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Mail-in Votes Spell End to Ballot Boxes in Essex County

By Gary Rennie, The Windsor StarJanuary 1, 2010

For the first time, every municipality in Essex County will use vote by mail rather than traditional ballot boxes at multitudes of polling stations during the 2010 municipal election.

Essex, Amherstburg and LaSalle were the final three municipalities to endorse vote-by-mail.

Only LaSalle had much of a debate on the issue, with a final 4-3 vote in favour.

Higher turnouts, quicker results from electronic tabulators, and easier elections to manage are key reasons for the switch.

Municipalities with vote by mail more often get turnouts of 50 per cent or more. Traditional ballot box voting is typically in the 30 to 40 per cent turnout range.

LaSalle Deputy Mayor Bill Varga was swayed by the convenience of vote by mail for retirees who may be travelling south in late October or for physically disabled voters.

Essex Deputy Mayor Richard Meloche also thought vote by mail made voting more accessible.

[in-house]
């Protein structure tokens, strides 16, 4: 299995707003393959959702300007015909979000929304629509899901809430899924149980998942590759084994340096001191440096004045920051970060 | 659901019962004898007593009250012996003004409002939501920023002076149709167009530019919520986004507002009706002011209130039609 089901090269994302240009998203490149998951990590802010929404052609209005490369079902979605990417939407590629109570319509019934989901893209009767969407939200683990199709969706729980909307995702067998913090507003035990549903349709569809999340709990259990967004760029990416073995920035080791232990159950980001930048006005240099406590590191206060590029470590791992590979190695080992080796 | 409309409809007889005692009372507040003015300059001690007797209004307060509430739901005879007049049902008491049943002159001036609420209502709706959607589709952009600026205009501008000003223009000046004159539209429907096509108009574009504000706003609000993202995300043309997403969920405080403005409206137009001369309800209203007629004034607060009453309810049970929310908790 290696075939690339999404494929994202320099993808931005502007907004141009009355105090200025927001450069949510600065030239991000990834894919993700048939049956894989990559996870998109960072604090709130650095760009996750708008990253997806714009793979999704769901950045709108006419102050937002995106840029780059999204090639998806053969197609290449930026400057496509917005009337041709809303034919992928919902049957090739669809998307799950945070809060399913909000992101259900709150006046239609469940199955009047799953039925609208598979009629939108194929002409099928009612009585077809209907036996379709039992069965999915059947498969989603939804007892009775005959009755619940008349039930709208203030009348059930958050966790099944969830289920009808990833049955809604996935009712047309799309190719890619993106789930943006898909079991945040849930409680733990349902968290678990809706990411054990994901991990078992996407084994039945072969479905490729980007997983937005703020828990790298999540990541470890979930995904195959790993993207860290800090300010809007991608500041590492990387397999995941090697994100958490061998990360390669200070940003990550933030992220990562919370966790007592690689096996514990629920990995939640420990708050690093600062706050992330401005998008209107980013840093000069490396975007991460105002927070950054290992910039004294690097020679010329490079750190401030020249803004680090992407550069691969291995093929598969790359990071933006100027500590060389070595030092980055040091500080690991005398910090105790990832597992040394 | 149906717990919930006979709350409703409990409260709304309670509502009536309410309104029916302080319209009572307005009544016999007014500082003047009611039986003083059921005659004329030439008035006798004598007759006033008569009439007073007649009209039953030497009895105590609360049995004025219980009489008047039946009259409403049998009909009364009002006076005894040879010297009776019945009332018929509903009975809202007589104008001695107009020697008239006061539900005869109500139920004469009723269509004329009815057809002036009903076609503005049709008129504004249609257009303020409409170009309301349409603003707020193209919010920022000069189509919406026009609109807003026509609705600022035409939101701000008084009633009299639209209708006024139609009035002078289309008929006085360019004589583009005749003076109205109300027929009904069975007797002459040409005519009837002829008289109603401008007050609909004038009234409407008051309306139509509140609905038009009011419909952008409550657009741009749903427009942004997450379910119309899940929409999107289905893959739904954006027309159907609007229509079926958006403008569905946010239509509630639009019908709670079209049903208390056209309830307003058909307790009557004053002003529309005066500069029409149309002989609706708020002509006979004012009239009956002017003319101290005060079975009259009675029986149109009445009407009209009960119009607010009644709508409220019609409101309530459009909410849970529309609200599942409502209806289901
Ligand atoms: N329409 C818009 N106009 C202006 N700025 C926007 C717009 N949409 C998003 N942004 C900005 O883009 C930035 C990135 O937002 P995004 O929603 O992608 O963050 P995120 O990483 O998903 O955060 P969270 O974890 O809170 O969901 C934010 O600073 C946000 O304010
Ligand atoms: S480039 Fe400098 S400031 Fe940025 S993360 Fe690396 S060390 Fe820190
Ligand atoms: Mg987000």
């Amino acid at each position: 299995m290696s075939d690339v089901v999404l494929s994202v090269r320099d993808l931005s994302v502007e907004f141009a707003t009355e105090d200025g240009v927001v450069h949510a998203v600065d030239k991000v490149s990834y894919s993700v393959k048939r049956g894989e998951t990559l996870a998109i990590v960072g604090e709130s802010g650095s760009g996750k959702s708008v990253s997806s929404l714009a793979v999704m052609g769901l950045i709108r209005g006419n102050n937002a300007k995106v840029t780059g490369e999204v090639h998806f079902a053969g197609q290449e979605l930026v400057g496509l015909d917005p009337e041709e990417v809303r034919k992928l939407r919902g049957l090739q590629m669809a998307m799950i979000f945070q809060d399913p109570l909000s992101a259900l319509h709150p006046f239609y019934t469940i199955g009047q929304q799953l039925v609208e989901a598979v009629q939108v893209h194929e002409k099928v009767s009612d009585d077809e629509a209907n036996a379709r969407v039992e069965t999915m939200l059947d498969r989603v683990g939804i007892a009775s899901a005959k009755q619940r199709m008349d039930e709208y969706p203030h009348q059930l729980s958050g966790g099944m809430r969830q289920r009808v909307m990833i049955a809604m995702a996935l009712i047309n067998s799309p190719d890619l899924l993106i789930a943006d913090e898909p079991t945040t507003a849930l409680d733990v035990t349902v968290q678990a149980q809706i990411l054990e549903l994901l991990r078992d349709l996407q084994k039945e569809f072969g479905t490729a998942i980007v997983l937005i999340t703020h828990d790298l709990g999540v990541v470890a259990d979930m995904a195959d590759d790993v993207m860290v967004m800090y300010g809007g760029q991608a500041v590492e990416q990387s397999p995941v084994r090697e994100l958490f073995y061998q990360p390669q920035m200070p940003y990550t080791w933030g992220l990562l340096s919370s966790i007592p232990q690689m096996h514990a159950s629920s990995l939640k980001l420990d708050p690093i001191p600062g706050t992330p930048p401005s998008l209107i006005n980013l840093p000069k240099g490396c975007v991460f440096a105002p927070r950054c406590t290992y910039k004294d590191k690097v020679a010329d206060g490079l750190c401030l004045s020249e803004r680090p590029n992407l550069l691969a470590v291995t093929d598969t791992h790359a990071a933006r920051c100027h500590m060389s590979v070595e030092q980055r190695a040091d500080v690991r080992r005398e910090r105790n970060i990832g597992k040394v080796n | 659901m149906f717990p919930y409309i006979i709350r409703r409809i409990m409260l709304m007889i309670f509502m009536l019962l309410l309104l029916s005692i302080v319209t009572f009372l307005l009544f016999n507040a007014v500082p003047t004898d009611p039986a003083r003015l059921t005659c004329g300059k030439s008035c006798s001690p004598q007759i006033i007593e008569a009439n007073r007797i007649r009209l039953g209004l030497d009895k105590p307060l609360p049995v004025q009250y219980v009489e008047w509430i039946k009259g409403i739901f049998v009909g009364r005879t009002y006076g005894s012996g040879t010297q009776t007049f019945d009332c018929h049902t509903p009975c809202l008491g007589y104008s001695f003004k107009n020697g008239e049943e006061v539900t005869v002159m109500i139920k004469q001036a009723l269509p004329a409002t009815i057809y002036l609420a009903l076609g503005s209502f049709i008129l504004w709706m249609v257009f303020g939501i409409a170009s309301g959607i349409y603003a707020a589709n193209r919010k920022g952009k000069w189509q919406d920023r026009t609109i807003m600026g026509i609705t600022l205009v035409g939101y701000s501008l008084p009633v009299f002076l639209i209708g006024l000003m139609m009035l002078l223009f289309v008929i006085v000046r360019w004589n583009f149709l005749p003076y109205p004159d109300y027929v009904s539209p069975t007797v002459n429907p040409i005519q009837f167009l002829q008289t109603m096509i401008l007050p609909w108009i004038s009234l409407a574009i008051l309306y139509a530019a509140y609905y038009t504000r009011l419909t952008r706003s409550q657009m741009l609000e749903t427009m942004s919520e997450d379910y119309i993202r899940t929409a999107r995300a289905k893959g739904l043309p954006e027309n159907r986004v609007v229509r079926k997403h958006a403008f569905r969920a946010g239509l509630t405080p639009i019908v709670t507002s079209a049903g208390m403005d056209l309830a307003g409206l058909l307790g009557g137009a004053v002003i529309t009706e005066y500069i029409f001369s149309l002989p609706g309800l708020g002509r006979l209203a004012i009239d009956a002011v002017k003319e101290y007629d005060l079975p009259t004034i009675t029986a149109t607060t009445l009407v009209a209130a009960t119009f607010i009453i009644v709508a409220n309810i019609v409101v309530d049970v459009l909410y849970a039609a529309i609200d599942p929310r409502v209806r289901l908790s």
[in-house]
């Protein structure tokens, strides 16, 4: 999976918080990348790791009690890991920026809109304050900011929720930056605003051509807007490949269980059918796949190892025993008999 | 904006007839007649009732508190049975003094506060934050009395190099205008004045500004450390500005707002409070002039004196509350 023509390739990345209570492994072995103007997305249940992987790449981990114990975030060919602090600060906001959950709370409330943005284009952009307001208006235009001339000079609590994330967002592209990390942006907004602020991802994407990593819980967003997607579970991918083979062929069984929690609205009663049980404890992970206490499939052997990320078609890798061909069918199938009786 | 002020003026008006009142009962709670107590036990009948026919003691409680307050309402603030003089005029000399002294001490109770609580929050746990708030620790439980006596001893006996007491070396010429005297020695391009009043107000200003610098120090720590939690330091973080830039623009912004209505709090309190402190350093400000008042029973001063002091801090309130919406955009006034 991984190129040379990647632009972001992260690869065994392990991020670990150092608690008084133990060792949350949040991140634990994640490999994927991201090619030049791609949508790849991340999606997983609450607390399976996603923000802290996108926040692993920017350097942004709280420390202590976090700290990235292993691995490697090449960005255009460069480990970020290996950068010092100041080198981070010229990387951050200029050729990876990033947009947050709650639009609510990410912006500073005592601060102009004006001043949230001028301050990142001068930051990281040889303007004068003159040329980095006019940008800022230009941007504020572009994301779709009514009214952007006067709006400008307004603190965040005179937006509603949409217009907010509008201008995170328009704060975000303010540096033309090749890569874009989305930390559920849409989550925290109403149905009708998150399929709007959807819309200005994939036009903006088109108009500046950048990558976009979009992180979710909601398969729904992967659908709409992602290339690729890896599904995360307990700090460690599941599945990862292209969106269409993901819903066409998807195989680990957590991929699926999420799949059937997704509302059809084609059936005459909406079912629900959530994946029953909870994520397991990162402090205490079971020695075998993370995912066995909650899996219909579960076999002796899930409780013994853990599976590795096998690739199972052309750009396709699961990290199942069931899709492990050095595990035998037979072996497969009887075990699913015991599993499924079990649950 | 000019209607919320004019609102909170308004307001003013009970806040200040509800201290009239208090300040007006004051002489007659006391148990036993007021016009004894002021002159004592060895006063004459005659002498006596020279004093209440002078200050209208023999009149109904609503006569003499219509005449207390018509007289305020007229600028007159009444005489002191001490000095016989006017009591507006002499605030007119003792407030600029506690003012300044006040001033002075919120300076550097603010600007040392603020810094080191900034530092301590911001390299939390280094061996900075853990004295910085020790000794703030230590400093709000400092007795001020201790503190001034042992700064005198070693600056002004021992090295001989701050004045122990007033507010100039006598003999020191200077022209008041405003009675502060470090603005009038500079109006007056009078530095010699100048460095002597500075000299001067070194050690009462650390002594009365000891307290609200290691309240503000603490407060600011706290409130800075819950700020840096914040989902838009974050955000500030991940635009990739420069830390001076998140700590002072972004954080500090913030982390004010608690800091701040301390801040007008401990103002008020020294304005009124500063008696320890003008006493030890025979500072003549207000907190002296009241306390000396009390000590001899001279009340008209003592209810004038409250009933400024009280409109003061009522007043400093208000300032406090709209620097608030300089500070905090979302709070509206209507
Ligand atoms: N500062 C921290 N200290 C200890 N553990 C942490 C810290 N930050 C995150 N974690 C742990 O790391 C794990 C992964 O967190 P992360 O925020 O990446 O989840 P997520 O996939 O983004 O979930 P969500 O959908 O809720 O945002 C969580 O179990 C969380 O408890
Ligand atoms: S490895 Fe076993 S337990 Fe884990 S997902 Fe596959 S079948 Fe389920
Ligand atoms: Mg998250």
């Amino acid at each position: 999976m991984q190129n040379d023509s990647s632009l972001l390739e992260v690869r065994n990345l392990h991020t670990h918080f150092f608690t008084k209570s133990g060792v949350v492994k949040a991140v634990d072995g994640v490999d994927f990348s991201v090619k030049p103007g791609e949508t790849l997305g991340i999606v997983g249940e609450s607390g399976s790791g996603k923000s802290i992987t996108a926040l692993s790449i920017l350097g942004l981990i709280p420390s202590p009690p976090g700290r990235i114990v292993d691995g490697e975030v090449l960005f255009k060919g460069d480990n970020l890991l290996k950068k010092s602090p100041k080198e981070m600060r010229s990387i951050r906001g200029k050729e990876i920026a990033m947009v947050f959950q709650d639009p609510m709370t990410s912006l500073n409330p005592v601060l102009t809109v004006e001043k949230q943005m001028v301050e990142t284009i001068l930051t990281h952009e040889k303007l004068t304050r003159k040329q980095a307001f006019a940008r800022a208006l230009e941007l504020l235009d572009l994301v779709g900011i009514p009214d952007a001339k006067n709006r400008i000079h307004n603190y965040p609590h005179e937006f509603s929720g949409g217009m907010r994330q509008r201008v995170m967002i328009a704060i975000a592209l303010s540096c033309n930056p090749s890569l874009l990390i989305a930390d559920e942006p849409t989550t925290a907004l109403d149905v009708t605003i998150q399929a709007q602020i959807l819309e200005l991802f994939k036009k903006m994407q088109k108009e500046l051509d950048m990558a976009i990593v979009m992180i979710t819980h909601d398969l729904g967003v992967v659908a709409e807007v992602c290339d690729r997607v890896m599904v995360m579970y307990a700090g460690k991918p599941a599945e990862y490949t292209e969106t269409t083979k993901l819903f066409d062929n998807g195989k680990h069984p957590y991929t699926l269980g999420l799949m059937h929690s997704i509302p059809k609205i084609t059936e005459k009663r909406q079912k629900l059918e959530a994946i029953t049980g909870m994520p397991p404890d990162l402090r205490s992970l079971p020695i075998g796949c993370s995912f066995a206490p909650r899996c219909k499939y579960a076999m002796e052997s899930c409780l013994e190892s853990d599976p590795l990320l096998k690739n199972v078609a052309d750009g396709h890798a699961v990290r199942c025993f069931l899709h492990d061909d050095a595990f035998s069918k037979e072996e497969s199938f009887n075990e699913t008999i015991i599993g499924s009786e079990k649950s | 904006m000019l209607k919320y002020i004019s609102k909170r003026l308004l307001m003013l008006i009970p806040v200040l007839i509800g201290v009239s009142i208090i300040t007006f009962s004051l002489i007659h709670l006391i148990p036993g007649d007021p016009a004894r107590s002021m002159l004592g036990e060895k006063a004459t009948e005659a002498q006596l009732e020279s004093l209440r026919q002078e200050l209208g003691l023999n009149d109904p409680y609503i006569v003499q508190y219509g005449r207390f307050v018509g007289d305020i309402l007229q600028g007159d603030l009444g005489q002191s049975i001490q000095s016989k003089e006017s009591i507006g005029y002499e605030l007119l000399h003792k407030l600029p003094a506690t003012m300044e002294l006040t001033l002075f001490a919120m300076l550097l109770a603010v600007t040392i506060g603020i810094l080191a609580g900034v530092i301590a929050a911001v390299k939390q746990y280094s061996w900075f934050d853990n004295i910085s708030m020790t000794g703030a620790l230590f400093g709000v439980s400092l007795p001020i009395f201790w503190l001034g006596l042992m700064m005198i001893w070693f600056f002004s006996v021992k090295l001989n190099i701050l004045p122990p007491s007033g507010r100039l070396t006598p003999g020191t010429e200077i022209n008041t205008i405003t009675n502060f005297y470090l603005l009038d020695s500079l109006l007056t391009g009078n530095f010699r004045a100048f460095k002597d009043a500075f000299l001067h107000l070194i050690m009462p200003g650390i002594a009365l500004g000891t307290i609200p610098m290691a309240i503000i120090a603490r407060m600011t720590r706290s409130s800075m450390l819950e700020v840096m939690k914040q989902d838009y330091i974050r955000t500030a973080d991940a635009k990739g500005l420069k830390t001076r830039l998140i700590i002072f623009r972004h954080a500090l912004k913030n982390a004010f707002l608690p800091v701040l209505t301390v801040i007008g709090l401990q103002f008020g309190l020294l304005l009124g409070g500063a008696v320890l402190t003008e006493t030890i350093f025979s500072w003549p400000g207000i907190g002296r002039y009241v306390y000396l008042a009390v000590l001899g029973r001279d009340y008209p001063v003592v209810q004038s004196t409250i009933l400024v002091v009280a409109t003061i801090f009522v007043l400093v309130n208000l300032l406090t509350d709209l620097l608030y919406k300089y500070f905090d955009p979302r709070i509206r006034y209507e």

Linda Saxon, vice chairwoman of the Essex County Accessibility Advisory Committee, says politicians have to consider more than just vote by mail as the solution for disabled voters.

Multiple methods of voting — including some traditional polling stations — can reach more people, she says.

Candidates’ election materials, websites and media advertising should also be in forms that are accessible to more voters, Saxon says.

When candidates’ debates are organized, some thought should be given to making the venues accessible and advertising that fact, she says.

Leamington has run three municipal elections with vote by mail, the most of any county municipality.

“I believe the greatest increase (in voters) is among younger and middle aged people who are all very busy and they appreciate the convenience (of vote by mail),” says Leamington clerk Brian Sweet.

“The more convenient we make the election, the higher the turnout,” he says.

Costs of elections are about the same as rental rates for electronic tabulators eat up the savings from finding, training and paying temporary polling station staff.

Amherstburg Deputy Mayor Bob Bailey was surprised the cost of renting tabulators was so high — upwards of $15,000 — about a third of the cost of the election.

County municipal elections typically cost $40,000 to $50,000 in total.

With seven municipalities now committed to vote by mail, Sweet says some additional costs savings could come for all by from renting tabulators from the same supplier and sharing the company’s support staff.

It’s necessary to have a backup tabulator in case of a breakdown on Election Day, Sweet says.

But Kingsville and Leamington have shared the cost of a backup tabulator in the past, and this could be done by other municipalities, he says.

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